What is Tanzan Noh(談山能)?
tan Tanzan Noh is a project which took place in 2011 to 2016, aiming to reinterpret the significance of Noh in modern society through organizing the dedication of Noh performances at Tanzan Shrine(談山神社, former Myoraku Temple[妙楽寺]) in Tonomine(多武峰), Nara. The project started in 2011 with the dedication of Noh piece « Okina », and including this, has presented a total of 6 Noh performances.
The city of Sakurai is known as the place of beginning for various ancient cultures of Japan, being the founding place for Sumo, the location of the very first national theatre, and where the first waka poetry in Manyoshu(万葉集, the oldest existing poetry collection in Japan) was created. The highlands of Tonomine situate within this city, and they too were the origin of Noh theatre. During the Muromachi period(室町時代,c.14-16th century), in which Kan’ami and Zeami perfected the art of Noh theatre, it was the duty of the Yamato Sarugaku Yonza(大和猿楽四座, 4 Troupes of Yamato Sarugaku[Form of performing arts from which Noh and Kyogen derived], are the 4 troupes that are origin to the 4 extant Noh schools, Kanze, Hosho, Komparu, and Kongo) to make a performance offering each year 500m up in the mountains in Tonomine, amidst the abundant nature. According to records, there they established particular styles of performance such as Gusoku Noh, where they used actual horses and armours, and competed amongst troupes by each performing newly written Noh pieces. We could easily imagine its importance to the Sarugaku performers of the time from the fact that the negligence of this trip to Tonomine resulted in as serious a consequence as the banishment from the troupe.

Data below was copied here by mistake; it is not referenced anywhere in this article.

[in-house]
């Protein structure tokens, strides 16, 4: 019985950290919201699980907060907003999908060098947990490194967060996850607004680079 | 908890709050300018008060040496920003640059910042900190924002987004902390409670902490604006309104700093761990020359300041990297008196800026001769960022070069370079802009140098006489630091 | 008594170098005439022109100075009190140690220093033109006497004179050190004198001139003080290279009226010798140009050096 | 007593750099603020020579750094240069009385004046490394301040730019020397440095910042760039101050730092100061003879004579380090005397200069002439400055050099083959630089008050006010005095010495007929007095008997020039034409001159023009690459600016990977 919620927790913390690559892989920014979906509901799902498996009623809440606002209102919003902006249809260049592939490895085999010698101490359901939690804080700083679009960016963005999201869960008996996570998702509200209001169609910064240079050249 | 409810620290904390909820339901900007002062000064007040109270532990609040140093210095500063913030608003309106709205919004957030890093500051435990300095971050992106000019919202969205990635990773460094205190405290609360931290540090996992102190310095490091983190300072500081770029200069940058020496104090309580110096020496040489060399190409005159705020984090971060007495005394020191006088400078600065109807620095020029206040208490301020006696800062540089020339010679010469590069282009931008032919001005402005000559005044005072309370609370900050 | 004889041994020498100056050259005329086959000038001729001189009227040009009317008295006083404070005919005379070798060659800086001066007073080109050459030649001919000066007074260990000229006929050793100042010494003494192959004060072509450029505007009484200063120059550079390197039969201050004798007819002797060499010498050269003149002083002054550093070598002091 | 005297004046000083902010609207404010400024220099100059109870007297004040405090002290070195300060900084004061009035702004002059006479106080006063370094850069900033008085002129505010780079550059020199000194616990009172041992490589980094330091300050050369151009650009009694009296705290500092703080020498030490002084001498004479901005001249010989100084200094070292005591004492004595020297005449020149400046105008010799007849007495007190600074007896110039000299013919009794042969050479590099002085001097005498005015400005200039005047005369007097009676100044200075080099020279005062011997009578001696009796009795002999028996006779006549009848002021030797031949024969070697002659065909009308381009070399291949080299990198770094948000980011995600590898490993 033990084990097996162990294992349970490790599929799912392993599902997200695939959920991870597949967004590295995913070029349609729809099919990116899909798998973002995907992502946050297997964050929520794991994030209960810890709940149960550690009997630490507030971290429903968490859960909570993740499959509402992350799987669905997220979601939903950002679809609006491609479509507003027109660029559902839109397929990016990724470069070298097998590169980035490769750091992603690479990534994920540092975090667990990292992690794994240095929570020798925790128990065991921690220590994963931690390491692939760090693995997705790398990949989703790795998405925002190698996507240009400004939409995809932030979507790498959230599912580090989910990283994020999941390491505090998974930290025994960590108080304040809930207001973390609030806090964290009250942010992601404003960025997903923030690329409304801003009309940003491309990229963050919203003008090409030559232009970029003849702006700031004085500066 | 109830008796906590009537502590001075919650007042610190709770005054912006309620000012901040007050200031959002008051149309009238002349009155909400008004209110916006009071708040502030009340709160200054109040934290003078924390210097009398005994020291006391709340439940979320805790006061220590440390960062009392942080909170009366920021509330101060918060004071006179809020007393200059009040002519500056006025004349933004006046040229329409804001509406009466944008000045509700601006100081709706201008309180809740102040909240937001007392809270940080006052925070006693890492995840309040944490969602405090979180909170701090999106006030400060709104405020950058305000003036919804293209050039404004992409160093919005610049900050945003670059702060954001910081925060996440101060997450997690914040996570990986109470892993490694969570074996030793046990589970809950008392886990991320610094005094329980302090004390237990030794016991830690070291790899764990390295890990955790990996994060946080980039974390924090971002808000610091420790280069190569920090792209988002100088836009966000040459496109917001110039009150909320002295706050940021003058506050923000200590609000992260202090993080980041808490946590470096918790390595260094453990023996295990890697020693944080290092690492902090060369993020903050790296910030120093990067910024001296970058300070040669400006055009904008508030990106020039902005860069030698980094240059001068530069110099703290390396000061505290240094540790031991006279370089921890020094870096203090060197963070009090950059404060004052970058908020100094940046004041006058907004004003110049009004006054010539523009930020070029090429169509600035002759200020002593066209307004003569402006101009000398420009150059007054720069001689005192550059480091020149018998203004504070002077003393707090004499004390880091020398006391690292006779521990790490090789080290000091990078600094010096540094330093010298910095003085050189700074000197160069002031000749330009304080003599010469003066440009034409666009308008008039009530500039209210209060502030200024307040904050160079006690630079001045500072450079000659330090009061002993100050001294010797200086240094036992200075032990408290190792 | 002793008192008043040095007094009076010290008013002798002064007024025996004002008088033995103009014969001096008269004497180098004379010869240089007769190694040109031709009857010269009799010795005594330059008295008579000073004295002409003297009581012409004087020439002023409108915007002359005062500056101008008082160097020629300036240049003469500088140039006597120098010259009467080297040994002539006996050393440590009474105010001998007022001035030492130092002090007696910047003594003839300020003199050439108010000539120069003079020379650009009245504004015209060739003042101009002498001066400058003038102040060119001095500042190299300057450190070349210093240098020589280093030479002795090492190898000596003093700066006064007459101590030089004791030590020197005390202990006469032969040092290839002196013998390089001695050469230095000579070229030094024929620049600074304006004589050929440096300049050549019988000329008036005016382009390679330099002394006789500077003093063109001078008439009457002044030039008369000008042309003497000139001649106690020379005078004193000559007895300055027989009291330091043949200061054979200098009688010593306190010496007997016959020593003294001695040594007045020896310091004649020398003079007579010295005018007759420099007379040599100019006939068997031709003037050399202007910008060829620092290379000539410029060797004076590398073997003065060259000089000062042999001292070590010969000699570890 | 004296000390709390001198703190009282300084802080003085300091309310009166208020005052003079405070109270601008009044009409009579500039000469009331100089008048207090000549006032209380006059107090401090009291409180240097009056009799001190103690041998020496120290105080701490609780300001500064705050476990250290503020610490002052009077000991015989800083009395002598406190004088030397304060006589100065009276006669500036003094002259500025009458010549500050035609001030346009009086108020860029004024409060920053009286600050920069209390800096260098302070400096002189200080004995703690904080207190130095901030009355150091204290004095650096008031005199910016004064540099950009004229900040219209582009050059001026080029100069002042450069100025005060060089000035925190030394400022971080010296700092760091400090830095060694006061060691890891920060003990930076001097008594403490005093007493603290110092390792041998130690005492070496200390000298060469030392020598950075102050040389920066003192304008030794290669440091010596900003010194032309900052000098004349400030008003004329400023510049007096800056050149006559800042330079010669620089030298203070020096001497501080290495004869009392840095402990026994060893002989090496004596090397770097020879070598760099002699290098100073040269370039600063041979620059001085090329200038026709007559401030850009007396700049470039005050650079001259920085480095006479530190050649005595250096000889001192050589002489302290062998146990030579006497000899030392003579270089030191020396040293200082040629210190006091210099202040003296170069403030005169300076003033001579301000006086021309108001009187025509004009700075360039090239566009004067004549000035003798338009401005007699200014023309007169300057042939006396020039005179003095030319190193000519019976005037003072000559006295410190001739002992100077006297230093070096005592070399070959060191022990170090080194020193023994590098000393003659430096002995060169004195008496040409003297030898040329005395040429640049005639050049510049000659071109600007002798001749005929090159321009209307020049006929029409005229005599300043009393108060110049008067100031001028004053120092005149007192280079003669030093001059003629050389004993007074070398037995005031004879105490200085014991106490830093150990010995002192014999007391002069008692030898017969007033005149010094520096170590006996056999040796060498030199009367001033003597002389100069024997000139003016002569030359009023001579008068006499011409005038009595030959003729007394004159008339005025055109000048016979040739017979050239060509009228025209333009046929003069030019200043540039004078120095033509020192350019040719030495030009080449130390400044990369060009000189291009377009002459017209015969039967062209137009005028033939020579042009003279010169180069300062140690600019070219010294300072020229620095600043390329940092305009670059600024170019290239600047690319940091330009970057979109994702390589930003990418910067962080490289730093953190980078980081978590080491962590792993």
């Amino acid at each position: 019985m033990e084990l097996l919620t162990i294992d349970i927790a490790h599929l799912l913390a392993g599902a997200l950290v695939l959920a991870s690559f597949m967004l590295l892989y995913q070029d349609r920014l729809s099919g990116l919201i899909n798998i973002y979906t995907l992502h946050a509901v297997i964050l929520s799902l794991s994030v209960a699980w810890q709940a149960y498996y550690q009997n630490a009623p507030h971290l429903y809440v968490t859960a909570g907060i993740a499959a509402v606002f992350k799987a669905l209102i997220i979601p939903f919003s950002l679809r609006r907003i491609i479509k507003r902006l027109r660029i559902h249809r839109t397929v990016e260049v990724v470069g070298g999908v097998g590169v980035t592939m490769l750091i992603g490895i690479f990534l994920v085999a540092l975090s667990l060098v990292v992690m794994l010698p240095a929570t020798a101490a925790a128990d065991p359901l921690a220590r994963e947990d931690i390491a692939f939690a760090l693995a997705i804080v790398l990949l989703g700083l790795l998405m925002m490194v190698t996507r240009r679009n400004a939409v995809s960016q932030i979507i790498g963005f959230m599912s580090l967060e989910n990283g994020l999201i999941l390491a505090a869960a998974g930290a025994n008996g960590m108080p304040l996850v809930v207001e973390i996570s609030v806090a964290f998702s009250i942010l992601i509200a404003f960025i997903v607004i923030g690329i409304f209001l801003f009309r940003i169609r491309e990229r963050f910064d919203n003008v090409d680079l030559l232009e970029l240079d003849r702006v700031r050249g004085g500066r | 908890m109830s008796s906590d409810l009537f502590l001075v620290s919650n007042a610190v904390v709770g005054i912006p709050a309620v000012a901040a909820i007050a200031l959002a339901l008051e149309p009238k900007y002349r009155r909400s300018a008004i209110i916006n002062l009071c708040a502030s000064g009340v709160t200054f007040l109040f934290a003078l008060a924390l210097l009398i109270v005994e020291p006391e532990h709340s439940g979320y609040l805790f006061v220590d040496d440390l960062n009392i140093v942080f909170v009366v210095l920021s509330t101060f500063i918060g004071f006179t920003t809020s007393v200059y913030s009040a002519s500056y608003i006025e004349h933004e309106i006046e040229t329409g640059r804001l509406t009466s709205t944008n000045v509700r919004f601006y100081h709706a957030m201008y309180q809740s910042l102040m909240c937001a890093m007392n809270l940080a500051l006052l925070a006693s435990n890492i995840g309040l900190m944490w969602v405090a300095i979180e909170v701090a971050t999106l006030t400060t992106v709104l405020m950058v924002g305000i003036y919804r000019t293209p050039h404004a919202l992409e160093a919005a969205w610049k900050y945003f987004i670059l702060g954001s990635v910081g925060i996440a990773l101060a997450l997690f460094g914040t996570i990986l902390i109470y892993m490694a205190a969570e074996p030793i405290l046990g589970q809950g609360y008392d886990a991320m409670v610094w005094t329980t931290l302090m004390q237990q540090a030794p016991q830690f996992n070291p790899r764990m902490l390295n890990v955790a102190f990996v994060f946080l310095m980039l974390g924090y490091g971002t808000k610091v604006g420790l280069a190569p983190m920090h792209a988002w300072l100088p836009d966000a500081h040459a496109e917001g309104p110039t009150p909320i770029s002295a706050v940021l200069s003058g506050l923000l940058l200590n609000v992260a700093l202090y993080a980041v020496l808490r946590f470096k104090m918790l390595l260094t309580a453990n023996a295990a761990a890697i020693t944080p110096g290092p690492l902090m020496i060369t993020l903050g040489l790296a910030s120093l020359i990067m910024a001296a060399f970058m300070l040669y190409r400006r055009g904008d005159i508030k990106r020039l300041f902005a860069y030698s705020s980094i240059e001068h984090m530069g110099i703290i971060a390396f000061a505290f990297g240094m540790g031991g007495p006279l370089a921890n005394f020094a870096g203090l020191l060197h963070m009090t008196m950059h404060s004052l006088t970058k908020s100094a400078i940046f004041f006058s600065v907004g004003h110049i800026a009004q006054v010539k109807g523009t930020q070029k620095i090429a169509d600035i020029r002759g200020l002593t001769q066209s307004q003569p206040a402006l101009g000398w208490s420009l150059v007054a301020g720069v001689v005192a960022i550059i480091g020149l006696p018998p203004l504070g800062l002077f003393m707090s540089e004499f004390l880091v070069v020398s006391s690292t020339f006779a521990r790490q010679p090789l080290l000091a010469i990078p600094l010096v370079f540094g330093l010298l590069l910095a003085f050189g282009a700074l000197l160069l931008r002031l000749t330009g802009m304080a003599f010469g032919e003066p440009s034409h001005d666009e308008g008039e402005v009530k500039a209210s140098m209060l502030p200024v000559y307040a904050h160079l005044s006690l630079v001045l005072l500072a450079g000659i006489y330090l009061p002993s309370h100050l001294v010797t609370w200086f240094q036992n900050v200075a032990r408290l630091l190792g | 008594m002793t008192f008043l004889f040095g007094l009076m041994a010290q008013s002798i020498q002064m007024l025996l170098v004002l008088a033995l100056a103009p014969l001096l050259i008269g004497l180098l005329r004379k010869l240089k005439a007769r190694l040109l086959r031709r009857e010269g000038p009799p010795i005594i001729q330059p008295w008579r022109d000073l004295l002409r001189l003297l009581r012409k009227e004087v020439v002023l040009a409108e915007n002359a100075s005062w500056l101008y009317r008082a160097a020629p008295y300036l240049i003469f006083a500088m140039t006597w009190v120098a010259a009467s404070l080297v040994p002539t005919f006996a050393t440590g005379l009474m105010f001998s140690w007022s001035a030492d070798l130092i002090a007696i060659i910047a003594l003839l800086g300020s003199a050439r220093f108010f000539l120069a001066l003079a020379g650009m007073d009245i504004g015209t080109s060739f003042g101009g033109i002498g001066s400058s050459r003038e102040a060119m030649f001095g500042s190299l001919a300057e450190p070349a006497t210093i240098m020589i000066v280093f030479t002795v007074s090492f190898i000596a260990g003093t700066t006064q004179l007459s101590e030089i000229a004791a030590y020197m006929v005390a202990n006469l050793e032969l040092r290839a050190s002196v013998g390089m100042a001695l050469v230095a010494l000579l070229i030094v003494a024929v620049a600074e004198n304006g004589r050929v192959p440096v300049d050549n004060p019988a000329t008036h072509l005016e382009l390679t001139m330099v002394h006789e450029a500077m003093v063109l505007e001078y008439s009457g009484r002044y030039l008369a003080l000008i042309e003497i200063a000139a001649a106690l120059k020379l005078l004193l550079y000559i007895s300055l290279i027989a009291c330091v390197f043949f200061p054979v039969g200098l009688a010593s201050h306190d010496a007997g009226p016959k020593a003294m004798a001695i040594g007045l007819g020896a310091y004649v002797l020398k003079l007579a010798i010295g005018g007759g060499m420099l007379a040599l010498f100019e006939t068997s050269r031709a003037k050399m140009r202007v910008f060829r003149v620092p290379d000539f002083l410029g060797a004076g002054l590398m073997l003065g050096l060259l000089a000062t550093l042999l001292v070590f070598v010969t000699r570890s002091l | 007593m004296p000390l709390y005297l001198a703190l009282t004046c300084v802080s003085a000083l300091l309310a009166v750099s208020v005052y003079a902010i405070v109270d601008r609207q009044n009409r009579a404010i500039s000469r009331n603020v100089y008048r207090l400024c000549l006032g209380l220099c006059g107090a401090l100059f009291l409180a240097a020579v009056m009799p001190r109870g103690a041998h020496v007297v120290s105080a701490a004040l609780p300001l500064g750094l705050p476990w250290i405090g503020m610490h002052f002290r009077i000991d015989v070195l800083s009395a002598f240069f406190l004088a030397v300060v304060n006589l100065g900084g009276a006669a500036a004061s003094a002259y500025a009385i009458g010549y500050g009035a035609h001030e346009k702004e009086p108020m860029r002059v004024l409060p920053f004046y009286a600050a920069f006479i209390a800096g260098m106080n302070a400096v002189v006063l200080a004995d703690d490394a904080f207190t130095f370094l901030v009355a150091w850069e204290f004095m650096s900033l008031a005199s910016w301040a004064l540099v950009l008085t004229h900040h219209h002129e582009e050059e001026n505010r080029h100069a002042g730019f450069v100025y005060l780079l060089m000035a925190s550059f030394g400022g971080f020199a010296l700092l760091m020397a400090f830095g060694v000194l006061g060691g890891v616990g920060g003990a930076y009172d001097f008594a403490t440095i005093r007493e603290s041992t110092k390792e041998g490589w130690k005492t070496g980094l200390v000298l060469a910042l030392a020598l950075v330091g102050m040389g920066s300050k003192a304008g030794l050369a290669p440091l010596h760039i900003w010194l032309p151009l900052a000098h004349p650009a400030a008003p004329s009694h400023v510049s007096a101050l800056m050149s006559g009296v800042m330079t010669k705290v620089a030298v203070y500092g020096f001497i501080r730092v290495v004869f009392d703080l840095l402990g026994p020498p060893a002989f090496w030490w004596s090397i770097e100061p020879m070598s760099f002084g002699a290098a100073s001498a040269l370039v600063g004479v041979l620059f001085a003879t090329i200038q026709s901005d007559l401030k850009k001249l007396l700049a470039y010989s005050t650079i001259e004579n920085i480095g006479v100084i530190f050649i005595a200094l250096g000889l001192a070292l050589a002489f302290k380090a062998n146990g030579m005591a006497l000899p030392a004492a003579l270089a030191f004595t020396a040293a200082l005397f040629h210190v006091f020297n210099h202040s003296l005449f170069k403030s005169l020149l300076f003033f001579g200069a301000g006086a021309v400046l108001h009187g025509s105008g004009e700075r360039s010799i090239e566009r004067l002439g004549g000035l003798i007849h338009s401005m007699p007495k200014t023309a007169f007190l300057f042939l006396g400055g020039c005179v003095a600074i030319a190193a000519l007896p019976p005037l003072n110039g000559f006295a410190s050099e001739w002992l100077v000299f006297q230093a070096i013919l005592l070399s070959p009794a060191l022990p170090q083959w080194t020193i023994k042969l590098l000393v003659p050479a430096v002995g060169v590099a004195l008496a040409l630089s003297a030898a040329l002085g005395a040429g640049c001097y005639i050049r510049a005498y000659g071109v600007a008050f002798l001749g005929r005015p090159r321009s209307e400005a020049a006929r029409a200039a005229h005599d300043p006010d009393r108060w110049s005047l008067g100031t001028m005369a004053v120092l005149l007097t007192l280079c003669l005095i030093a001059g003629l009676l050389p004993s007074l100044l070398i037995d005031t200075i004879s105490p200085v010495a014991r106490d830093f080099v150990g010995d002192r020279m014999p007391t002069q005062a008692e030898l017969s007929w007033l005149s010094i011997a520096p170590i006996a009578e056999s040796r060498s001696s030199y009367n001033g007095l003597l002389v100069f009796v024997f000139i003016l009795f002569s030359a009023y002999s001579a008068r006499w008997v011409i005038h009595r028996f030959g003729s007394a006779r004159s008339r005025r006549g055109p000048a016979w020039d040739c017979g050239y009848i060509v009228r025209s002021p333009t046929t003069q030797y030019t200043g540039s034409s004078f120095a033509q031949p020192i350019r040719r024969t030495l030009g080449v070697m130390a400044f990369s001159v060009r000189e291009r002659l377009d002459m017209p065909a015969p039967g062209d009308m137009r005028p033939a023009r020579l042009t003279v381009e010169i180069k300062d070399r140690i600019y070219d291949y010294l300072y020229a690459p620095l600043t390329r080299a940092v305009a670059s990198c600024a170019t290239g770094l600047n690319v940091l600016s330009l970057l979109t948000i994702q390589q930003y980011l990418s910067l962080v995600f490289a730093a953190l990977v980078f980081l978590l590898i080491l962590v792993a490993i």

However, this pilgrimage to Tonomine was discontinued sometime in the mid 16th century. In the Meiji period, the link between Tonomine and Noh theatre became furthermore forgotten due to the rising expulsion of Buddhism. Shintoism and Buddhism had been syncretized ever since the medieval era in Tonomine, and it was at this time that the Myoraku Temple was eradicated and was renamed to become the “Tanzan Shrine” of today. The annual dedication of Noh performances at Shunie(修二会) of Kofuku Temple and at Kasuga Wakamiya Festival(春日若宮おん祭) remains to the date, but the pilgrimage to Tonomine, which along with the two former events once counted itself amongst the three obligations of the Yamato Sarugaku, is now almost completely forgotten.
Despite such oblivion, the visit of Takeshi Umehara to the Tanzan shrine and his encounter with the okina(翁, old man) mask “Matara Jin Men(摩多羅神面, Matara God Mask)” under the guidance of priest Chihiro Nagaoka gave momentum to reestablish the relationship between Noh and Tonomine. Thus on the 16th of May 2011, celebrating the long awaited completion of the renovation of the Tanzan Shrine Gonden(権殿, substitute hall to the main hall formerly called Jogyodo[常行堂]), the dedicational Noh performance of « Okina » using the Matara Jin Men was realized by the 26th head of the Kanze school, Kiyokazu Kanze.